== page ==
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In UK Acorn v Markel, the High Court implied a term that Markel should act rationally where something needed to be demonstrated to its "satisfaction".
UK Acorn, a bridging finance lender, obtained two judgments against a surveyor for negligent overvaluations. It sought to recover from Markel, the surveyor's insurer. Markel tried to avoid paying by relying on fraudulent misrepresentation. UK Acorn pointed to an "unintentional non-disclosure" provision in the policy. This said that Markel would waive its right to avoid if UK Acorn was "able to establish to [Markel's] satisfaction that such non-disclosure or misrepresentation was innocent and free from any fraudulent conduct or intent to deceive".
Applying Braganza, the High Court held as follows:
- Markel was the decision-maker under this provision. The court had no place to make its own determination as to whether the surveyor's misrepresentations were innocent and free from any fraudulent conduct.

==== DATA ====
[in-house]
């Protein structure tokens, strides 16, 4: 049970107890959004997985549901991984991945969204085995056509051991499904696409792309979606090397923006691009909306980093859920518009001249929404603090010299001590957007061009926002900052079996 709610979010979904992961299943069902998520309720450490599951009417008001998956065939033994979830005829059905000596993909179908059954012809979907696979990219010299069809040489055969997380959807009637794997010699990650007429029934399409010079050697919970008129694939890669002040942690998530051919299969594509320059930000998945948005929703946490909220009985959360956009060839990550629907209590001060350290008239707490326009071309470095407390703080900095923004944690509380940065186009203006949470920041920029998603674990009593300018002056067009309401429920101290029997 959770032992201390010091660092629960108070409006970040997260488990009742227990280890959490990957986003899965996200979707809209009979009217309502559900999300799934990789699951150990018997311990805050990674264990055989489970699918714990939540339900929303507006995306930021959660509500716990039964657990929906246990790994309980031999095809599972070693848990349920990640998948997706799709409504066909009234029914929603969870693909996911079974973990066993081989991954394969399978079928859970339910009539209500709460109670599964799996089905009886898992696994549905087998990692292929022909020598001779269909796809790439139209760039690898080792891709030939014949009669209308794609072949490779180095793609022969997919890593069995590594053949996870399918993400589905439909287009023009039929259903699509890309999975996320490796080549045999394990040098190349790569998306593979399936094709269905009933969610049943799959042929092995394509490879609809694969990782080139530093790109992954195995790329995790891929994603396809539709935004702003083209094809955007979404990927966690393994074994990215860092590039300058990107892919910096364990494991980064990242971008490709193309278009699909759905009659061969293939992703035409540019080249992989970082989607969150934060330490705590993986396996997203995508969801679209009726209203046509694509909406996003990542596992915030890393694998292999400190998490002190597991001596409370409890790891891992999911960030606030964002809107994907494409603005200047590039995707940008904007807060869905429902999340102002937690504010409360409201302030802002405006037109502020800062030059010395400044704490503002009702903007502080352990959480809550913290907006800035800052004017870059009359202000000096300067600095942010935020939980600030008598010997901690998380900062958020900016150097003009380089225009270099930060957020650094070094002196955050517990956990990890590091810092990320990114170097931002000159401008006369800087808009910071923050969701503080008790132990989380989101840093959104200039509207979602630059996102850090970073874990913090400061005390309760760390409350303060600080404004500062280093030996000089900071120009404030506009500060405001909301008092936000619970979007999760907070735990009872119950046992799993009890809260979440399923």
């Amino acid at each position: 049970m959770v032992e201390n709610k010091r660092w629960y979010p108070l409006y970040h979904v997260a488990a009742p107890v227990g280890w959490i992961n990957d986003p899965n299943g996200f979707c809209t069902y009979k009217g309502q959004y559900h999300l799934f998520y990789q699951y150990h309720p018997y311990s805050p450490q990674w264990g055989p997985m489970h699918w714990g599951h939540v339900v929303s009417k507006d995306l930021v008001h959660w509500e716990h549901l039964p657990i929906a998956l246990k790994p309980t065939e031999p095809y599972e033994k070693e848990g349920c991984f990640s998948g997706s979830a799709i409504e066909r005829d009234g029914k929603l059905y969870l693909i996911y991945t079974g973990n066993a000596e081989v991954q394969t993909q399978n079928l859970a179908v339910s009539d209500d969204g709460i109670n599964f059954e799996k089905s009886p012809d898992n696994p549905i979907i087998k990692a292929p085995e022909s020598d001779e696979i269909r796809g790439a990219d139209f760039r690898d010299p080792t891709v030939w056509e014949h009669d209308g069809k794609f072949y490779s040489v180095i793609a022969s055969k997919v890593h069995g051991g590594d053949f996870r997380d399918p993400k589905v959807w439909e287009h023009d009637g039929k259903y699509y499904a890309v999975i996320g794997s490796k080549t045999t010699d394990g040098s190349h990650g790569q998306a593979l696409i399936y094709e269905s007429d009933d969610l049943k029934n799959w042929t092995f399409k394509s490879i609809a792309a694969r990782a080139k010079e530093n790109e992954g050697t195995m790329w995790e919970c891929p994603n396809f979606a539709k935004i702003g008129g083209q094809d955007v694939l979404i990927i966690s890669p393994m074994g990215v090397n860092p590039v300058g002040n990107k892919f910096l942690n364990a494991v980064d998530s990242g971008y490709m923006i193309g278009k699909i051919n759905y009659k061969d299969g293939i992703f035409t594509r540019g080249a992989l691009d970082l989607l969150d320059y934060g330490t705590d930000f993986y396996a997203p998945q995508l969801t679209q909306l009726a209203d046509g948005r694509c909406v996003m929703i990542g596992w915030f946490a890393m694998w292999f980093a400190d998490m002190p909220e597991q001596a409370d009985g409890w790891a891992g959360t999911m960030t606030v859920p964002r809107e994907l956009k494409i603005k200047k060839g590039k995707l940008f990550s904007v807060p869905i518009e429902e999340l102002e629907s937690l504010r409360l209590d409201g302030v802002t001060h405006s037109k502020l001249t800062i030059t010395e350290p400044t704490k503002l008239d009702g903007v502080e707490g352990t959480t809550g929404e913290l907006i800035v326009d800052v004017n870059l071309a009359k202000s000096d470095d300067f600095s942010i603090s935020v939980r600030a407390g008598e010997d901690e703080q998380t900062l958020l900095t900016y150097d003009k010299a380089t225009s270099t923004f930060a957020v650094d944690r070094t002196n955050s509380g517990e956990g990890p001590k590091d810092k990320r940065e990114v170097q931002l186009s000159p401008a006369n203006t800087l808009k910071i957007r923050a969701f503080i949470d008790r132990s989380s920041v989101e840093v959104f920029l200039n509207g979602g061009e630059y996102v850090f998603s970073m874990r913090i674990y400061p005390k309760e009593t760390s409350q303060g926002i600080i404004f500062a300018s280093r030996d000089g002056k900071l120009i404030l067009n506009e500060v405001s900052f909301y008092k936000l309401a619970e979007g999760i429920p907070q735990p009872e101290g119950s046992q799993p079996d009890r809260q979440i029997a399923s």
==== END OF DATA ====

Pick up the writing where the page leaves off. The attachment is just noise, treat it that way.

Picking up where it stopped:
- Even though the policy did not impose any express restrictions on Markel's decision-making powers, common law implied a term that Markel should not exercise these powers arbitrarily, capriciously or irrationally.
- Markel would only be compliant with the implied term if:
- it took into account all matters that it ought to take into account and did not take into account any matters that it ought not to take into account;
- the decision would have been the same despite any errors in the process described above; and
- it did not come to a conclusion that no reasonable decision-maker could have ever come to.
- Issues of dishonesty should be assessed on the basis that misrepresentations are more probably made innocently or negligently rather than dishonestly.
- On the facts, Markel did not meet the requirements set out above and, therefore, could not avoid the policy. It had not approached the question with an open mind and had taken into account immaterial matters.
[Ed: yet another contractual discretion case, they do seem to be one of the contract topics du jour.]